Those comments led the defense to ask the court to remove L.D. as a prospective juror. That request was withdrawn after the prosecution asked L.D. whether she would ignore extraneous information if directed to do so by the court.
Arterburn’s appeal argues that claim of impartiality was “unpersuasive in the face of multiple statements to the contrary,” while the state said the statement that L.D. could follow court instructions absolved her of the previous statements.
The appeals court’s ruling makes it clear questions remain about the selection of L.D. for the jury. But the court declined to decide the issue now. Additional appeal proceedings in which Arterburn’s attorney, “would have an opportunity to explain his decision to leave L.D. on the jury,” are possible.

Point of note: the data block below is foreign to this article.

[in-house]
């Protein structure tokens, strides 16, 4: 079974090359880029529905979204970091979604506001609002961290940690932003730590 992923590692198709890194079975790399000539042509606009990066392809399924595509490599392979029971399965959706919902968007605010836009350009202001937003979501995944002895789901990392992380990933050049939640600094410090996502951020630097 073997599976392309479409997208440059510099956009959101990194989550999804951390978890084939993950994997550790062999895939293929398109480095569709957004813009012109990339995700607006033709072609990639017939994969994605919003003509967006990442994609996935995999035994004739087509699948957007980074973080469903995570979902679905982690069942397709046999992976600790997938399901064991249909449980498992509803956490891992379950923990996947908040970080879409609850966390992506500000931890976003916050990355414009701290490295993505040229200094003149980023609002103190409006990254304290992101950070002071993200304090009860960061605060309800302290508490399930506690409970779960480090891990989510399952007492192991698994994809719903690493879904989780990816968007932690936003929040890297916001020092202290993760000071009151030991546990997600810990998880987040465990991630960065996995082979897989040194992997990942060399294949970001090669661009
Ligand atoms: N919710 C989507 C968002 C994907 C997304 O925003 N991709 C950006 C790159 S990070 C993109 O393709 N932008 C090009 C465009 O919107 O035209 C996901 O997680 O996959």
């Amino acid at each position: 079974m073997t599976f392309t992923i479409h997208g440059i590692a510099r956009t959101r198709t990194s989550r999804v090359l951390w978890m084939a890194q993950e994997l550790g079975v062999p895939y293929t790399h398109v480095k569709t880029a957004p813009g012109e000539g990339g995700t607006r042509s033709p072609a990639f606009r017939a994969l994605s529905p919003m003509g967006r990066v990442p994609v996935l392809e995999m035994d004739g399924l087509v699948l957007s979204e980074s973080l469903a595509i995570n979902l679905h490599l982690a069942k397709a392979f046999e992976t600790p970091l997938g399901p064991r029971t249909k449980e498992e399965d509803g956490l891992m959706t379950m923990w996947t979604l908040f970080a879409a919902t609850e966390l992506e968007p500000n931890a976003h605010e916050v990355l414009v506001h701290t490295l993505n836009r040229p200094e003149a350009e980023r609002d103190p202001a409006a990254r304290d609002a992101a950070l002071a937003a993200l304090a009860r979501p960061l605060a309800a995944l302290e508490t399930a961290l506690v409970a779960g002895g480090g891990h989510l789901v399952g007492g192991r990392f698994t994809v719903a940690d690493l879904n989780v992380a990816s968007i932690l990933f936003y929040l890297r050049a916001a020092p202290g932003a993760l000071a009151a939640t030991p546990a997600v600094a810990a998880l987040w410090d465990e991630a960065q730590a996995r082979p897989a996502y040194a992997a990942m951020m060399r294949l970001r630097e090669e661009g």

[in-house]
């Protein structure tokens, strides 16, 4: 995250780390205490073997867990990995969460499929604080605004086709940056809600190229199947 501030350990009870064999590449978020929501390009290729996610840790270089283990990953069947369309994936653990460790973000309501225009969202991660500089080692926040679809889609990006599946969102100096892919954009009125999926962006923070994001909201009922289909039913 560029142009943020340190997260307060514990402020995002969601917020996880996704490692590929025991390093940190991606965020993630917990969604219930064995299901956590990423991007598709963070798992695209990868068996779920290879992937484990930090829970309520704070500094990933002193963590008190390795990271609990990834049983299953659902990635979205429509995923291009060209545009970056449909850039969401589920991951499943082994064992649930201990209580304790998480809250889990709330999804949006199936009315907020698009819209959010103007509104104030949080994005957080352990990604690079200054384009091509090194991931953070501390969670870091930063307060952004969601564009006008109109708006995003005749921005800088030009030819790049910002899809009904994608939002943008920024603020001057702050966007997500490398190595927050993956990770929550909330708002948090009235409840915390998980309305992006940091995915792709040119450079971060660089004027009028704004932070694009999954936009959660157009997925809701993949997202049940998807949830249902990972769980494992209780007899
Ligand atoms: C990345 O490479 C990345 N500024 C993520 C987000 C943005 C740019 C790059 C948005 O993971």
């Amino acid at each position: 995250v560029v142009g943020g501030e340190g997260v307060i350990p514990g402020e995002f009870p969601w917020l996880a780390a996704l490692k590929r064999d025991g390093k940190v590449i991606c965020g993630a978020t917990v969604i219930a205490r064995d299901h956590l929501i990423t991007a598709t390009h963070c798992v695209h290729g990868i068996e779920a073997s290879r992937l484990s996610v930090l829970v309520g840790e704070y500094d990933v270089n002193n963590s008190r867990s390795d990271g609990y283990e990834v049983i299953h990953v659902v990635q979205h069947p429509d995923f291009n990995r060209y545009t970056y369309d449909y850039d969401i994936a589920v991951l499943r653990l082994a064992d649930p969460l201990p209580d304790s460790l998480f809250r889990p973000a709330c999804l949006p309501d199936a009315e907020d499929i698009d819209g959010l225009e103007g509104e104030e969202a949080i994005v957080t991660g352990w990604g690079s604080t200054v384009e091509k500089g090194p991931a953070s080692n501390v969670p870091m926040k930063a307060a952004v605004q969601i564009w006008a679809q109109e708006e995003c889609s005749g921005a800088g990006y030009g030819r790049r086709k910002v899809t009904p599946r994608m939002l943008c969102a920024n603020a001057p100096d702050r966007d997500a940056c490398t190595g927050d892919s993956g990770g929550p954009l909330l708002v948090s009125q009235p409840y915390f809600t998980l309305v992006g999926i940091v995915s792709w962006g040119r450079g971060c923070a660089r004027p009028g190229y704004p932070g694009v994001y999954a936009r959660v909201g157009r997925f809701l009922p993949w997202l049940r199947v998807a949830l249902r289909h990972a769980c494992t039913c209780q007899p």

The ruling was far from a total victory for Arterburn. The court affirmed his conviction and rejected several points in the appeal, including prosecutorial misconduct. But it left the option of further appeals open.